New England Complex Systems Institute. www.necsi.org. Founded and run by systems scholar Yaneer Bar-Yam and colleagues, this multifaceted site is a rich resource for general and specific content all about the nonlinear systems revolution from evolution to economies. The group has run a biannual International Conference on Complex Systems in the Boston area since the late 1990s. I went to four of these incredible events to which luminaries such as Edward Lorenz, Stephen Wolfram, Stuart Kauffman, Gene Stanley, and everyone else it seems presents or attends. The Proceedings for the 2011 gala are accessible from the home page, click ICCS under Events.

The New England Complex Systems Institute (NECSI) is an independent academic research and educational institution with students, postdoctoral fellows and faculty. In addition to the in-house research team, NECSI has co-faculty, students and affiliates from MIT, Harvard, Brandeis and other universities nationally and internationally.

NECSI has been instrumental in the development of complex systems science and its applications. We study how interactions within a system lead to its behavioral patterns, and how the system interacts with its environment. Our new tools overcome the limitations of classical approximations for the scientific study of complex systems, such as social organizations, biological organisms and ecological communities. NECSI's unified mathematically-based approach transcends the boundaries of physical, biological and social sciences, as well as engineering, management, and medicine (see Complex Systems Resources).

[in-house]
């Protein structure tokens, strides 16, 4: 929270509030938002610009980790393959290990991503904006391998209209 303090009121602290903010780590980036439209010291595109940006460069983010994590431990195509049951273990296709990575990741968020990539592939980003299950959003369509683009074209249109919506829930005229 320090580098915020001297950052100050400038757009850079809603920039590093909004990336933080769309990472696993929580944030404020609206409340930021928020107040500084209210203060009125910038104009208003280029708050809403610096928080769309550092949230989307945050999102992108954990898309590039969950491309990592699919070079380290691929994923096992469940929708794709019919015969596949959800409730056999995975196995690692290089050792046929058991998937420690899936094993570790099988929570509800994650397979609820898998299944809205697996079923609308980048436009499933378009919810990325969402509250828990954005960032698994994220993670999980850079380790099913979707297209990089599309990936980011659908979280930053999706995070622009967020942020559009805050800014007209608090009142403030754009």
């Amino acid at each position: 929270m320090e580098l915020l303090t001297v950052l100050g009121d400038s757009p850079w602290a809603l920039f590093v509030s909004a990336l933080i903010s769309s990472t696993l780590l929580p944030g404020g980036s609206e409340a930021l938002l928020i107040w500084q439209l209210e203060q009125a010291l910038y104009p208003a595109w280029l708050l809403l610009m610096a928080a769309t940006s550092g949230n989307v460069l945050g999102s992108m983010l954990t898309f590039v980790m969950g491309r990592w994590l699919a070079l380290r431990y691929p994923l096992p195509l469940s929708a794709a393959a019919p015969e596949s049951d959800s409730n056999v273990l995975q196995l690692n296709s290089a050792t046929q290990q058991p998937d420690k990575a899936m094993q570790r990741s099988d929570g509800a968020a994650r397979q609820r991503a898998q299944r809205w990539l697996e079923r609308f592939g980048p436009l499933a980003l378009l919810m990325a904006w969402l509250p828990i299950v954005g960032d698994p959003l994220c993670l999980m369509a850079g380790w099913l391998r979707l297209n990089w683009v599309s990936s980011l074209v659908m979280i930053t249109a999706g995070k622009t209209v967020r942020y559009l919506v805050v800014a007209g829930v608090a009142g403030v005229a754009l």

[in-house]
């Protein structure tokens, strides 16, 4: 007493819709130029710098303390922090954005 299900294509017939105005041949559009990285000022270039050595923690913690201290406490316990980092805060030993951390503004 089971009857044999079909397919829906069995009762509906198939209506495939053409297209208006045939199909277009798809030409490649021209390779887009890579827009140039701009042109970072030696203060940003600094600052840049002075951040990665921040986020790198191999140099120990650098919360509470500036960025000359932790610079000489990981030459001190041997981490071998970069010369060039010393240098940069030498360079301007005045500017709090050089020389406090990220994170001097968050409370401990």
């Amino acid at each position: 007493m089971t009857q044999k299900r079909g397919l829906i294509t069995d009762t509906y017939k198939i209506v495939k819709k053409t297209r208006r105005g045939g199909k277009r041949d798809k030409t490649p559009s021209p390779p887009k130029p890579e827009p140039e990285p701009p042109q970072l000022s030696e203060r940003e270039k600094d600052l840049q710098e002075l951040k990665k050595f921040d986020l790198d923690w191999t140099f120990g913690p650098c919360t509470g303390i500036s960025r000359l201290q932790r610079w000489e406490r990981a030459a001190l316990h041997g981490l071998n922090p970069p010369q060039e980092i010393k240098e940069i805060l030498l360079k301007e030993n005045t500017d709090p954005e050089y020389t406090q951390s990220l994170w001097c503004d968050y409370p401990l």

NECSI research advances fundamental science and its applications to real world problems, including social policy matters. NECSI researchers study networks, agent-based modeling, multiscale analysis and complexity, chaos and predictability, evolution, ecology, biodiversity, altruism, systems biology, cellular response, health care, systems engineering, negotiation, military conflict, ethnic violence, and international development. (see NECSI Research).

NECSI conducts classes, seminars and conferences to assist students, faculty and professionals in their understanding of complex systems. NECSI sponsors postdoctoral fellows, provides research resources online, and hosts the International Conference on Complex Systems. Through its education, NECSI strives to contribute to science and the betterment of society (see NECSI Education).

Santa Fe Institute. www.santafe.edu. The original, innovative center since 1984 for the theoretical and practical study of complex, dynamical system insights into natural and social worlds. Typical subject areas include the Physics of Complex Systems, Emergence and Innovation in Evolutionary Systems, Information Processing and Computation in Nature and Society, and Emergence, Organization and Dynamics of Living Systems. For publications, the SFI Bulletin, (e.g., Volume 24, 2009), a long list of Working Papers each year, and under Research, a Bibliography of papers by SFI members cited on the website convey the leading edge of nonlinear studies.

Mission The Santa Fe Institute is a transdisciplinary research community that expands the boundaries of scientific understanding. Its aim is to discover, comprehend, and communicate the common fundamental principles in complex physical, computational, biological, and social systems that underlie many of the most profound problems facing science and society today.

Vision Many of society’s most pressing problems fall far from the confines of disciplinary research. Complex problems require novel ideas that result from thinking about non-equilibrium and highly connected complex adaptive systems. We are dedicated to developing advanced concepts and methods for these problems, and pursuing solutions at the interfaces between fields through wide-ranging collaborations, conversations, and educational programs. SFI combines expertise in quantitative theory and model building with a community and infrastructure able to support cutting-edge, distributed and team-based science. At the Santa Fe Institute, we are asking big questions that matter to science and society.